Phasor measurement unit
A phasor measurement unit (PMU) is a device used to estimate the magnitude and phase angle of an electrical phasor quantity (such as voltage or current) in the electricity grid using a common time source for synchronization. Time synchronization is usually provided by GPS and allows synchronized real-time measurements of multiple remote points on the grid. PMUs are capable of capturing samples from a waveform in quick succession and reconstructing the phasor quantity, made up of an angle measurement and a magnitude measurement. The resulting measurement is known as a synchrophasor. These time synchronized measurements are important because if the grid’s supply and demand are not perfectly matched, frequency imbalances can cause stress on the grid, which is a potential cause for power outages.
PMUs can also be used to measure the frequency in the power grid. A typical commercial PMU can report measurements with very high temporal resolution in the order of 30-60 measurements per second. This helps engineers in analyzing dynamic events in the grid which is not possible with traditional SCADA measurements that generate one measurement every 2 or 4 seconds. Therefore, PMUs equip utilities with enhanced monitoring and control capabilities and are considered to be one of the most important measuring devices in the future of power systems. A PMU can be a dedicated device, or the PMU function can be incorporated into a protective relay or other device.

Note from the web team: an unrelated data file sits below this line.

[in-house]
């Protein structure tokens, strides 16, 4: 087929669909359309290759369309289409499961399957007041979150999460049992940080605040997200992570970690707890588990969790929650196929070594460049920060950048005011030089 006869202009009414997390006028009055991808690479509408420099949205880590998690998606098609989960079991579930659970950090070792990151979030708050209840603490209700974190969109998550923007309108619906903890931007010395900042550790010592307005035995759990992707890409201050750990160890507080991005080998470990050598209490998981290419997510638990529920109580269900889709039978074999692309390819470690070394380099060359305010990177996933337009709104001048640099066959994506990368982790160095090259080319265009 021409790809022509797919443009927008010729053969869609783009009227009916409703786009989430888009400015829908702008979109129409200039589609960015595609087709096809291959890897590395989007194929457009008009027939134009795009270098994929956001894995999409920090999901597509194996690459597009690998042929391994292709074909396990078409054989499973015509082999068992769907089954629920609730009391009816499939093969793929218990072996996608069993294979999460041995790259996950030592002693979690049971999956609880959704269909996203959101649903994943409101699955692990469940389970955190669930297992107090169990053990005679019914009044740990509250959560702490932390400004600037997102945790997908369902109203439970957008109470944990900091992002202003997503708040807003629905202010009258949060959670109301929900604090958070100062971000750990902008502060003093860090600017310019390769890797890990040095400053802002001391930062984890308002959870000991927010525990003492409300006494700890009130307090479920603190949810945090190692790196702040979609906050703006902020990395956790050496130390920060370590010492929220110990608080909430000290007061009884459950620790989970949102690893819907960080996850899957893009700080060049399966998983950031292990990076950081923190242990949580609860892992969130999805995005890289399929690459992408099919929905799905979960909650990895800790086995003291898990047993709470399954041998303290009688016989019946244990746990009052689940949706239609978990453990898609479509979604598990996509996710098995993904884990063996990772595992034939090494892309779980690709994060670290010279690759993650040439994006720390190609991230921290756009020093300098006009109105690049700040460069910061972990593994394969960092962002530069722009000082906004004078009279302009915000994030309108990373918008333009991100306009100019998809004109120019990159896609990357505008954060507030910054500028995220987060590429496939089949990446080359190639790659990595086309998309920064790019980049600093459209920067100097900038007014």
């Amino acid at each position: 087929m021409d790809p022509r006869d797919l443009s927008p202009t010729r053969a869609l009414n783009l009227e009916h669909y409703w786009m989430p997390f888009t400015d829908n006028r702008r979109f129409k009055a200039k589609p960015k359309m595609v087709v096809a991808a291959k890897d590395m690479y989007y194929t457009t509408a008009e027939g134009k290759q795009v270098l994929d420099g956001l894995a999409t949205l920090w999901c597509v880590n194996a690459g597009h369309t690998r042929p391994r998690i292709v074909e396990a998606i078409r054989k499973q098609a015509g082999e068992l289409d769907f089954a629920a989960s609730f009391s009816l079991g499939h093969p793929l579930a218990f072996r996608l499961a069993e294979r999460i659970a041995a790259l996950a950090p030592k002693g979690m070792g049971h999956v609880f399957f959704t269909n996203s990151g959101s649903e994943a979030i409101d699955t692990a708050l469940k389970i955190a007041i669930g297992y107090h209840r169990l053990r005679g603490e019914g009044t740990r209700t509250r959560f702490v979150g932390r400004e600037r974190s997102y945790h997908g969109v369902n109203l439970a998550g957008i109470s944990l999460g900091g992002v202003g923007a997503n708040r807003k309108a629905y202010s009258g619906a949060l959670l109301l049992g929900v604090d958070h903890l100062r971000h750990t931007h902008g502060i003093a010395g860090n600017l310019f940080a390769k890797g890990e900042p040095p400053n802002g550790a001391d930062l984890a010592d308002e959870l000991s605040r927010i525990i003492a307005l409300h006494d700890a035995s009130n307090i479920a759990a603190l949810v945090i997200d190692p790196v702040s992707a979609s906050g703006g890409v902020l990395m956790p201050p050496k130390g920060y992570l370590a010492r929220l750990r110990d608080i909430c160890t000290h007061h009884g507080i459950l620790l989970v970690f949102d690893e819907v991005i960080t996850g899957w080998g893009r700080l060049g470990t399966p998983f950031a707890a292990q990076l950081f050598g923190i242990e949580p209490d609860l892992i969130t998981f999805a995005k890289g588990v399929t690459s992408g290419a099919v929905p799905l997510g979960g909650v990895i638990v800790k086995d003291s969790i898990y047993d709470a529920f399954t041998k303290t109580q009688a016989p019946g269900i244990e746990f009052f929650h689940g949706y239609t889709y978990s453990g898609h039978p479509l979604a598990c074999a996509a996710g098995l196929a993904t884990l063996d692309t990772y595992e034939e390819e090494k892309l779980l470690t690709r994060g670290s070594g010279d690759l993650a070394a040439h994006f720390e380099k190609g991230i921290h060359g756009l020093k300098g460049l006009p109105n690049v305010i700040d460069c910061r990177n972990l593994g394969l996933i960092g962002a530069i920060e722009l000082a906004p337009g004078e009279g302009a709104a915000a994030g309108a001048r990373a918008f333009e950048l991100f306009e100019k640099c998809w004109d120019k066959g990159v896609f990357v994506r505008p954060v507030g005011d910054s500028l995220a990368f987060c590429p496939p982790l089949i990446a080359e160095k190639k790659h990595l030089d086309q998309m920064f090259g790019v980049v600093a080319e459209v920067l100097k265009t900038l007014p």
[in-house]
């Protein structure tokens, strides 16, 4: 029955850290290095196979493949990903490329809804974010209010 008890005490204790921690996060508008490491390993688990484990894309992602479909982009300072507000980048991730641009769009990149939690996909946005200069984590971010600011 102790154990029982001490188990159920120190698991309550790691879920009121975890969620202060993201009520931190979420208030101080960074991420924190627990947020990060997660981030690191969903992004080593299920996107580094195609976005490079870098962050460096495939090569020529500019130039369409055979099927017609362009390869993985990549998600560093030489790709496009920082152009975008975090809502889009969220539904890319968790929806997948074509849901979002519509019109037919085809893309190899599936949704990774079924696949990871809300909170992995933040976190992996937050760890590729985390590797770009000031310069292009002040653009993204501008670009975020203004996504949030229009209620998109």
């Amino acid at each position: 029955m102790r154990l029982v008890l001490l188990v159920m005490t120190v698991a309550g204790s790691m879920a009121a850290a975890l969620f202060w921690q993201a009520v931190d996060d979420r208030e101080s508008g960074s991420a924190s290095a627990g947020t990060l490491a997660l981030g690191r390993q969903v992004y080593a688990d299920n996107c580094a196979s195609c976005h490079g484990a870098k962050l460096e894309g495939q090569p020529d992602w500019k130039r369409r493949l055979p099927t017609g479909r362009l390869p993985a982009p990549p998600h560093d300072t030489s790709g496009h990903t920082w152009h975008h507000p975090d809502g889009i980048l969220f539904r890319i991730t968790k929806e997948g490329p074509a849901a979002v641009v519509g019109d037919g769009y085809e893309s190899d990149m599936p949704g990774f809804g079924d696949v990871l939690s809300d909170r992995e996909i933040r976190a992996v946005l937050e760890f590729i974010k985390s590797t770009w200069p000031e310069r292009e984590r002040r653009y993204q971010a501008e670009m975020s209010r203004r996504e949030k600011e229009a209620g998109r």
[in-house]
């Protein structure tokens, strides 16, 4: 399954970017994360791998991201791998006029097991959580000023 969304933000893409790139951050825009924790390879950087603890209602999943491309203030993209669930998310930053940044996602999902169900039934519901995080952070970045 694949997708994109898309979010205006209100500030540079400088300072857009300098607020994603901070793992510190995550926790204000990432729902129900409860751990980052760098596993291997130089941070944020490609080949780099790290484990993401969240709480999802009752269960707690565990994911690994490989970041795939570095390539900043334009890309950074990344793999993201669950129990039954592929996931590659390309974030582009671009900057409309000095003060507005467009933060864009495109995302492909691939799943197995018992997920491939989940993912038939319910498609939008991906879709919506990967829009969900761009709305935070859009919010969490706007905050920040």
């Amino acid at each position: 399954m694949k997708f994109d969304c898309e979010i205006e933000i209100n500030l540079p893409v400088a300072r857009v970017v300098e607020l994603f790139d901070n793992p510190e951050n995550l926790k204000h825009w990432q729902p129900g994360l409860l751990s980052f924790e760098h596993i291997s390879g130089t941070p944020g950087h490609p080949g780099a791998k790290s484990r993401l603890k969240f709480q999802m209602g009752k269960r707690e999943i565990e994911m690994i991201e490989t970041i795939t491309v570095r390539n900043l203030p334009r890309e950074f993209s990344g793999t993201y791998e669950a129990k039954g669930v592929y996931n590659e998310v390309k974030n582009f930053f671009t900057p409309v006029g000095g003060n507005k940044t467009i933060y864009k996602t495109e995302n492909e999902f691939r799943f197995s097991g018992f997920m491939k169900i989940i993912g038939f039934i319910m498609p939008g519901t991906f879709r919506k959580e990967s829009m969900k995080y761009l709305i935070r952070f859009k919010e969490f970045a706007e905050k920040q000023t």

In 1893, Charles Proteus Steinmetz presented a paper on simplified mathematical description of the waveforms of alternating current electricity. Steinmetz called his representation a phasor. With the invention of phasor measurement units (PMU) in 1988 by Dr. Arun G. Phadke and Dr. James S. Thorp at Virginia Tech, Steinmetz’s technique of phasor calculation evolved into the calculation of real time phasor measurements that are synchronized to an absolute time reference provided by the Global Positioning System. We therefore refer to synchronized phasor measurements as synchrophasors. Early prototypes of the PMU were built at Virginia Tech, and Macrodyne built the first PMU (model 1690) in 1992. Today they are available commercially.
With the increasing growth of distributed energy resources on the power grid, more observability and control systems will be needed to accurately monitor power flow. Historically, power has been delivered in a uni-directional fashion through passive components to customers, but now that customers can generate their own power with technologies such as solar PV, this is changing into a bidirectional system for distribution systems. With this change it is imperative that transmission and distribution networks are continuously being observed through advanced sensor technology, such as ––PMUs and uPMUs.